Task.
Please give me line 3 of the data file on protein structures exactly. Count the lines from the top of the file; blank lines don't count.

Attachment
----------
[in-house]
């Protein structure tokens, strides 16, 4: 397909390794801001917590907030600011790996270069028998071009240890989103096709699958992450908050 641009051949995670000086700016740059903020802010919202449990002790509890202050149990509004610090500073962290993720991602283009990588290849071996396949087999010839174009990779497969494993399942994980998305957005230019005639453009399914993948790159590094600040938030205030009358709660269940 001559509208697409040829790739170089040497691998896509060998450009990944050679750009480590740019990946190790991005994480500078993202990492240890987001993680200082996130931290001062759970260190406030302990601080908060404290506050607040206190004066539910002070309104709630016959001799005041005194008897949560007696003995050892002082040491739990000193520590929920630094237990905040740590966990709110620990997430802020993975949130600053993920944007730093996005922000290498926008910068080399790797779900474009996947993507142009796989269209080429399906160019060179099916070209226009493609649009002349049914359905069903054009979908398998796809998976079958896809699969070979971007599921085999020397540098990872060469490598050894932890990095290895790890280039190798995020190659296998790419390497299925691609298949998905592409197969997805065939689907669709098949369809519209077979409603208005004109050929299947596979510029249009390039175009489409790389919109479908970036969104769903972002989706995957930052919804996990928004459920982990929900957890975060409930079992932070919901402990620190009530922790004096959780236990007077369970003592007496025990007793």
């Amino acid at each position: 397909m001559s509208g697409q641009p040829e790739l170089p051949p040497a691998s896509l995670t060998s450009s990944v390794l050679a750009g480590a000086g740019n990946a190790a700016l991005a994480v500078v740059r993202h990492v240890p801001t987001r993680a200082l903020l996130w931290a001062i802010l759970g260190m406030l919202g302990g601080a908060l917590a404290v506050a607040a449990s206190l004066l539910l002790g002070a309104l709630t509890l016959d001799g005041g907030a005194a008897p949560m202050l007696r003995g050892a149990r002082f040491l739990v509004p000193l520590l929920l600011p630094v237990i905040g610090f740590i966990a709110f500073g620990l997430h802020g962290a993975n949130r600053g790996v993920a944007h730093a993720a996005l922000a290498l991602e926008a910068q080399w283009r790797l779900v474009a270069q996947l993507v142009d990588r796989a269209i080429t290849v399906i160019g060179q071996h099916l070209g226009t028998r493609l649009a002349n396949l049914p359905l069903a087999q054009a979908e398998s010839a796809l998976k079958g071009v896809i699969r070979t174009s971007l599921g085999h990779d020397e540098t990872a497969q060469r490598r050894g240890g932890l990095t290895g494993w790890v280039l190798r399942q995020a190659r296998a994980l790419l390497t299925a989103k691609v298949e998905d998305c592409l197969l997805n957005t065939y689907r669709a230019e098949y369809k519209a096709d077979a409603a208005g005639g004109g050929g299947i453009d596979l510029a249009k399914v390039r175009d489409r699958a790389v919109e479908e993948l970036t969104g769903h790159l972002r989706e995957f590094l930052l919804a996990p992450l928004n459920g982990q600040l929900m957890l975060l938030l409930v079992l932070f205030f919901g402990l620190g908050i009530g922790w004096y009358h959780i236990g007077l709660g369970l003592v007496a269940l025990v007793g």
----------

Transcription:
């Amino acid at each position: 397909m001559s509208g697409q641009p040829e790739l170089p051949p040497a691998s896509l995670t060998s450009s990944v390794l050679a750009g480590a000086g740019n990946a190790a700016l991005a994480v500078v740059r993202h990492v240890p801001t987001r993680a200082l903020l996130w931290a001062i802010l759970g260190m406030l919202g302990g601080a908060l917590a404290v506050a607040a449990s206190l004066l539910l002790g002070a309104l709630t509890l016959d001799g005041g907030a005194a008897p949560m202050l007696r003995g050892a149990r002082f040491l739990v509004p000193l520590l929920l600011p630094v237990i905040g610090f740590i966990a709110f500073g620990l997430h802020g962290a993975n949130r600053g790996v993920a944007h730093a993720a996005l922000a290498l991602e926008a910068q080399w283009r790797l779900v474009a270069q996947l993507v142009d990588r796989a269209i080429t290849v399906i160019g060179q071996h099916l070209g226009t028998r493609l649009a002349n396949l049914p359905l069903a087999q054009a979908e398998s010839a796809l998976k079958g071009v896809i699969r070979t174009s971007l599921g085999h990779d020397e540098t990872a497969q060469r490598r050894g240890g932890l990095t290895g494993w790890v280039l190798r399942q995020a190659r296998a994980l790419l390497t299925a989103k691609v298949e998905d998305c592409l197969l997805n957005t065939y689907r669709a230019e098949y369809k519209a096709d077979a409603a208005g005639g004109g050929g299947i453009d596979l510029a249009k399914v390039r175009d489409r699958a790389v919109e479908e993948l970036t969104g769903h790159l972002r989706e995957f590094l930052l919804a996990p992450l928004n459920g982990q600040l929900m957890l975060l938030l409930v079992l932070f205030f919901g402990l620190g908050i009530g922790w004096y009358h959780i236990g007077l709660g369970l003592v007496a269940l025990v007793g």